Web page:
Corals in Peril

Nov 20th, 2010 | By | Category: Youth Blog

If you know a lot about climate change, you’ll probably have heard that one consequence of greenhouse gas emissions could be increased levels of carbonic acid in the oceans – and this in turn kills corals, a process known as coral bleaching.

Scientists have known that for a while, but a scientific article published in PNAS (Proceedings of the National Academy of Scientists) this month says the consequences are even greater: while slight acidity may not kill a full-grown coral, this new paper by Rebecca Albright and other scientists suggests that acidification has tremendous negative consequences for the reproduction rate, as well as the survival of young corals: overall, it seems that coral reproduction may be cut 50% or more!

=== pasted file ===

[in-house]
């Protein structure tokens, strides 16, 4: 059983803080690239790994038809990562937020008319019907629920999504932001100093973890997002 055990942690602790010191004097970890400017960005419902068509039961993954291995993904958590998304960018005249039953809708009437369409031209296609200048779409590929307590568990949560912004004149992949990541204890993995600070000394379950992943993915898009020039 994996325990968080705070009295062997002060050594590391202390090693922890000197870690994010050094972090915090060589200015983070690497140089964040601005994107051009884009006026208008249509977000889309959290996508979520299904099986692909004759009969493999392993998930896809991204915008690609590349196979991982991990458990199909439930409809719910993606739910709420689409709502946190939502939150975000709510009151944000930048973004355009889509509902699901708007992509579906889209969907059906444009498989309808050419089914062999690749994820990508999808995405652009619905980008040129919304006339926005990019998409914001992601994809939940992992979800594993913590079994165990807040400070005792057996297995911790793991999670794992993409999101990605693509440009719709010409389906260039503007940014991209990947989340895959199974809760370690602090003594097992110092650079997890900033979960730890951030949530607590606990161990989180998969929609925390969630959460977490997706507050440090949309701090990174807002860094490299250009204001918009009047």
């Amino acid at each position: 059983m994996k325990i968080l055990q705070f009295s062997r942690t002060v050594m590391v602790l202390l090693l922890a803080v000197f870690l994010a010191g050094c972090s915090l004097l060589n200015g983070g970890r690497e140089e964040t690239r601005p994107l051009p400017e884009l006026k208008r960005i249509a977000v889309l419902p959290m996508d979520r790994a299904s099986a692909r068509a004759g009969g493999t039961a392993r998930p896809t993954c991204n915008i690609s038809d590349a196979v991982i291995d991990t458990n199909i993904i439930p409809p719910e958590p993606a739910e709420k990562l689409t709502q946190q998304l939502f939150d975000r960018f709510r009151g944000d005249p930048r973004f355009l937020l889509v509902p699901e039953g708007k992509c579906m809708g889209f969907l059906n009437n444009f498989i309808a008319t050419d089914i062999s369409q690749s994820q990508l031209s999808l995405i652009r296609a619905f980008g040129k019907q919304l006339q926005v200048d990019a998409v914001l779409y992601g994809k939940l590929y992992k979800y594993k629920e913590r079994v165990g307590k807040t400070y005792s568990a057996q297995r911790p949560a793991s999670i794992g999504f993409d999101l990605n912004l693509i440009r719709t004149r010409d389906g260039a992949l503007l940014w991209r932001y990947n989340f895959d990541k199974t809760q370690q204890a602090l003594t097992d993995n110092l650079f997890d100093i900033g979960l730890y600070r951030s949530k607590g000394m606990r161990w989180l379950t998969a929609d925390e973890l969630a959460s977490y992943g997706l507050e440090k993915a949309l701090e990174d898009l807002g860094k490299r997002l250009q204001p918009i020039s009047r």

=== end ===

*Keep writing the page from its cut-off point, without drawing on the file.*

Briefly, as a scientist, I feel I should probably mention one point: Albright et al. (fancy latin speak for “Albright and some other people”) only studied one species of coral called Acropora palmata or the “elkhorn coral.” Why do I bring this up? it’s important to remember that we probably can’t generalize to all species – the situation may be even worse if you consider all coral species, or it might be better, it’s hard to say. Until some more studies are published which answer this question, it’s safe to say that it’s pretty shocking to know how much of an effect climate change could really have on these corals, and this means conservationists may have to work even harder to protect all the different species of coral in the world.


Albright, R., B. Mason, M. Miller & C. Langdon. 2010. Ocean acidification comprimises recruitment success of the threatened Caribbean coral Acropora palmata. PNAS 107:pages unknown.

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